Christine Kitaka recently saw the first drops of the rainy season fall in her small compound in Kufu, Nakaseke district.
For a farmer like her, there was one thing on her mind – the planting season!
Kitaka grows maize and beans on three acres of land each. But then, did she have the right seed?
“I saved some seed from the last season,” she said.
However, to supplement this, she was going to buy 10kg of improved maize and bean seeds.
“I have realised that if I plant good seed, I get good yields. If I plant poor seeds, the yields are poor,” Kitaka says.
Hence, she was concerned about the quality of seeds.
Poor seeds affect productivity
The seed industry, which is the base of agriculture, is still underdeveloped. Quality seed is one of the determinants of farming success, contributing to 60% of the yields.
However, 85-90% of Uganda’s crops are still produced using home-saved seed. Only 10–15% of farmers in Uganda use quality seeds.
The demand for high-quality seed has created room for counterfeits in the market. It is estimated that 30-40% seed in Uganda’s market is counterfeit according to the National Seed Policy 2018.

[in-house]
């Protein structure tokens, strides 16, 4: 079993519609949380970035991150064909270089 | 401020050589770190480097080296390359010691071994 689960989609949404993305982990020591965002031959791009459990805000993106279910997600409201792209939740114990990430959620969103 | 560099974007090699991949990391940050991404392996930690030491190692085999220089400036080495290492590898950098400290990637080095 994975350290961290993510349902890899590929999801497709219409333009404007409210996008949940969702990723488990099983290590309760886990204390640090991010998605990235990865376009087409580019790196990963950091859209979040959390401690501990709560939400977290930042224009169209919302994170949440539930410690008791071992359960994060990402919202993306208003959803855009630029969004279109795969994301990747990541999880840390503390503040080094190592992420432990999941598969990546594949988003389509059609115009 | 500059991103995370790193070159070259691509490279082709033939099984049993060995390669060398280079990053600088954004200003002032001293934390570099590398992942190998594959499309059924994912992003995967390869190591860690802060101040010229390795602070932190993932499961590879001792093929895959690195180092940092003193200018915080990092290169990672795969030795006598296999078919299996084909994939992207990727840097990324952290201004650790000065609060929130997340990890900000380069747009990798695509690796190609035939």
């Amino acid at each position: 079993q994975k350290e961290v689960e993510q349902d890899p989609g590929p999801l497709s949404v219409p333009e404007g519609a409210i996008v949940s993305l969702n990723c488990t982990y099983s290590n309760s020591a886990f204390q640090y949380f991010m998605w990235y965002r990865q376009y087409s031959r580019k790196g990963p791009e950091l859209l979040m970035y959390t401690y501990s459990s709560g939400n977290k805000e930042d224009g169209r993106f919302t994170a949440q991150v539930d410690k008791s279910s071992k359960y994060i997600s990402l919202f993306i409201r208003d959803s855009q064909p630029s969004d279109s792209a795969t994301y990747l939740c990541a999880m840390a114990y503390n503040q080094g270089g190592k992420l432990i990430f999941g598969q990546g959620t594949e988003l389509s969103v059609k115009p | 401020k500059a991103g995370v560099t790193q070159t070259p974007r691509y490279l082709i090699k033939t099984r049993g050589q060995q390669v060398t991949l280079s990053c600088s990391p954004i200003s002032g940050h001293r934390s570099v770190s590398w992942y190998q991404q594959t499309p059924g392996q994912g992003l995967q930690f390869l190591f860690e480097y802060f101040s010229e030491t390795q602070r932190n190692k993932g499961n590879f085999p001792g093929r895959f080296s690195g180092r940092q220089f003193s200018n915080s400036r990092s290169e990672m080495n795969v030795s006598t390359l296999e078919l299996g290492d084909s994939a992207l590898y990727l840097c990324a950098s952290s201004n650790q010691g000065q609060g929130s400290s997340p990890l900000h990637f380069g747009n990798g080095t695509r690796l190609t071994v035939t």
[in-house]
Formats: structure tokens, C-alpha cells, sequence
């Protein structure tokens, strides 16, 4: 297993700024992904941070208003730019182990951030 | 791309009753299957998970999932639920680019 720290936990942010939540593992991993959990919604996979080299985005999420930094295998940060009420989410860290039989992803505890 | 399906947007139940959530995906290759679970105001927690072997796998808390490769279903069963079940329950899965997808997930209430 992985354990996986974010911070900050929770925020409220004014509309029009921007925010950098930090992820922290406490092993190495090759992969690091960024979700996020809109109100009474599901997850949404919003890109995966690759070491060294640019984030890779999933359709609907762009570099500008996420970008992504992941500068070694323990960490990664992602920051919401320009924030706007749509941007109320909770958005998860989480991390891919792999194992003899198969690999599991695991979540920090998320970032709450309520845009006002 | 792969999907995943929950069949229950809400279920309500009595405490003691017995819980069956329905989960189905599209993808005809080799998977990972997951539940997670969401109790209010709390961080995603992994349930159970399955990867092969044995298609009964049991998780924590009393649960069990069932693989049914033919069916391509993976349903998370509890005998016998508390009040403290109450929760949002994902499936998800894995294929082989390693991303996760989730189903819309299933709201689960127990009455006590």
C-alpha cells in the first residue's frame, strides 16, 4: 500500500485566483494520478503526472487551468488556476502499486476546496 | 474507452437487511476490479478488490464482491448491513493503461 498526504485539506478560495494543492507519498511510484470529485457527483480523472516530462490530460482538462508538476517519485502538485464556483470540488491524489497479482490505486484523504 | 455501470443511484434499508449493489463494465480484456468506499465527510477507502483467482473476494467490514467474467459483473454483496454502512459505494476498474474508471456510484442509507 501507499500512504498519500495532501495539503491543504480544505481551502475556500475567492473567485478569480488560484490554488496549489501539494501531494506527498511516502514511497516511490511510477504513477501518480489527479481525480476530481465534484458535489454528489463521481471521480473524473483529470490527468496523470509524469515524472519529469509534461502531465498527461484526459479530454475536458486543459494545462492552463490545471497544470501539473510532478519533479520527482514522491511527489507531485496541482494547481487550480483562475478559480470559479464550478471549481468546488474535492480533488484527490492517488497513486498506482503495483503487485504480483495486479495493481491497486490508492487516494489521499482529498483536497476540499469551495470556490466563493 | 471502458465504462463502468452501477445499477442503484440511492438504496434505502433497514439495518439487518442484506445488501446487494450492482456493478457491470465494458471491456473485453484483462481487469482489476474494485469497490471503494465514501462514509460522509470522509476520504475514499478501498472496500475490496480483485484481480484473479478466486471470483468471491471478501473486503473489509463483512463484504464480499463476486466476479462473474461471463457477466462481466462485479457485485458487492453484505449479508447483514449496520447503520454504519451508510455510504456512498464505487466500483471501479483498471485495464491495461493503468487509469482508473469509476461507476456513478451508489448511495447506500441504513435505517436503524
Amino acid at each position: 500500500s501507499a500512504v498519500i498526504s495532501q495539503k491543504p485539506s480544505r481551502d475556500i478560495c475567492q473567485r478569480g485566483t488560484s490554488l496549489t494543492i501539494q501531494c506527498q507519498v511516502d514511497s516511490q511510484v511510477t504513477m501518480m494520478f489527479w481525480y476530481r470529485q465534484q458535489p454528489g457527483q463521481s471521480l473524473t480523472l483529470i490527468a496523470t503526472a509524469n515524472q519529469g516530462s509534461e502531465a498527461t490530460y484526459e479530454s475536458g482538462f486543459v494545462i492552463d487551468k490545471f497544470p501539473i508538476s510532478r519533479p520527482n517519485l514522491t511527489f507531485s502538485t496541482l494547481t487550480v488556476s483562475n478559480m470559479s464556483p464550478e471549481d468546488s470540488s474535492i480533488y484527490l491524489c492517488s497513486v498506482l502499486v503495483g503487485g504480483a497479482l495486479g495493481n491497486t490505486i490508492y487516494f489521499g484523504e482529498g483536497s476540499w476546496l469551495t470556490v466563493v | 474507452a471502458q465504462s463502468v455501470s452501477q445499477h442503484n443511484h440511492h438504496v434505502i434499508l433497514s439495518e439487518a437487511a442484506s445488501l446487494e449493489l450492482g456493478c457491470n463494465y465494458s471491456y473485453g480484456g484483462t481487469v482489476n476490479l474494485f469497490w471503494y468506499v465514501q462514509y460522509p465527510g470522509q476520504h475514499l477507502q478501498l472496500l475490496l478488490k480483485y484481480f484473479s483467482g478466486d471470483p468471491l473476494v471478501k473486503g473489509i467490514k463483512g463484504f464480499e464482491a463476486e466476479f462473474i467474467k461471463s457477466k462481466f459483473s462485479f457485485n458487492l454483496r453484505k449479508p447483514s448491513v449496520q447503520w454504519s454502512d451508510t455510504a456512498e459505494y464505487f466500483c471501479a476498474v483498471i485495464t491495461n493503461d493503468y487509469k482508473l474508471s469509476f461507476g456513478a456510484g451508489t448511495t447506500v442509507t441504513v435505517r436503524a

Charles Sendaaza, the agricultural inspector (Seeds) at the Ministry of Agriculture Animal Industry and Fisheries, says the unavailability, inaccessibility, and high cost of quality seed has kept many farmers in poverty because of low yield yet some toil harder.
According to Sendaaza, commercialising of the agricultural sector increases household productivity and incomes, while addressing unemployment issues.
It can also nurture agro-based industries countrywide and employ labourers that will have been released from primary agriculture.